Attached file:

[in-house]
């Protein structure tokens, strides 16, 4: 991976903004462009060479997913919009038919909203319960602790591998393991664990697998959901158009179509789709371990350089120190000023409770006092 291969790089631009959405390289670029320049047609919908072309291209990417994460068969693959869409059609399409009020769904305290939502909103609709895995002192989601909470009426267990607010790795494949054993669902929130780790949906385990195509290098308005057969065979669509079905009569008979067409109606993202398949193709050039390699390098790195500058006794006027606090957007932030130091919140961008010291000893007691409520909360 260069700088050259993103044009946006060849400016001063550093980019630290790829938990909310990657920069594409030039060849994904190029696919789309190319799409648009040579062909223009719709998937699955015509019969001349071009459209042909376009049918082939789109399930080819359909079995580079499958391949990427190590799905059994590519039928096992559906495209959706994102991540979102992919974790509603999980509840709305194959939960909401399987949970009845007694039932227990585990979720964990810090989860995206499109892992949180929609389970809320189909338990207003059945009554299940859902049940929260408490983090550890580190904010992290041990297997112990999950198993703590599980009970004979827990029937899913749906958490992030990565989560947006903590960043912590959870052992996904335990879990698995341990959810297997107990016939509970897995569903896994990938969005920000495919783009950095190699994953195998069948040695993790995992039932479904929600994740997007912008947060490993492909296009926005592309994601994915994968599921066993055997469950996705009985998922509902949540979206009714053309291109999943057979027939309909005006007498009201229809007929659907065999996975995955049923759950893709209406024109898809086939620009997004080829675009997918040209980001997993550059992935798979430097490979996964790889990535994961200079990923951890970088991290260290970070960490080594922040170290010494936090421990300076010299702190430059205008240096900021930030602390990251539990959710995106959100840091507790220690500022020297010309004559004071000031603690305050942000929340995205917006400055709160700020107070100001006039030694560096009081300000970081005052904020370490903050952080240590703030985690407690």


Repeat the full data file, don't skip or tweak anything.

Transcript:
[in-house]
């Protein structure tokens, strides 16, 4: 991976903004462009060479997913919009038919909203319960602790591998393991664990697998959901158009179509789709371990350089120190000023409770006092 291969790089631009959405390289670029320049047609919908072309291209990417994460068969693959869409059609399409009020769904305290939502909103609709895995002192989601909470009426267990607010790795494949054993669902929130780790949906385990195509290098308005057969065979669509079905009569008979067409109606993202398949193709050039390699390098790195500058006794006027606090957007932030130091919140961008010291000893007691409520909360 260069700088050259993103044009946006060849400016001063550093980019630290790829938990909310990657920069594409030039060849994904190029696919789309190319799409648009040579062909223009719709998937699955015509019969001349071009459209042909376009049918082939789109399930080819359909079995580079499958391949990427190590799905059994590519039928096992559906495209959706994102991540979102992919974790509603999980509840709305194959939960909401399987949970009845007694039932227990585990979720964990810090989860995206499109892992949180929609389970809320189909338990207003059945009554299940859902049940929260408490983090550890580190904010992290041990297997112990999950198993703590599980009970004979827990029937899913749906958490992030990565989560947006903590960043912590959870052992996904335990879990698995341990959810297997107990016939509970897995569903896994990938969005920000495919783009950095190699994953195998069948040695993790995992039932479904929600994740997007912008947060490993492909296009926005592309994601994915994968599921066993055997469950996705009985998922509902949540979206009714053309291109999943057979027939309909005006007498009201229809007929659907065999996975995955049923759950893709209406024109898809086939620009997004080829675009997918040209980001997993550059992935798979430097490979996964790889990535994961200079990923951890970088991290260290970070960490080594922040170290010494936090421990300076010299702190430059205008240096900021930030602390990251539990959710995106959100840091507790220690500022020297010309004559004071000031603690305050942000929340995205917006400055709160700020107070100001006039030694560096009081300000970081005052904020370490903050952080240590703030985690407690």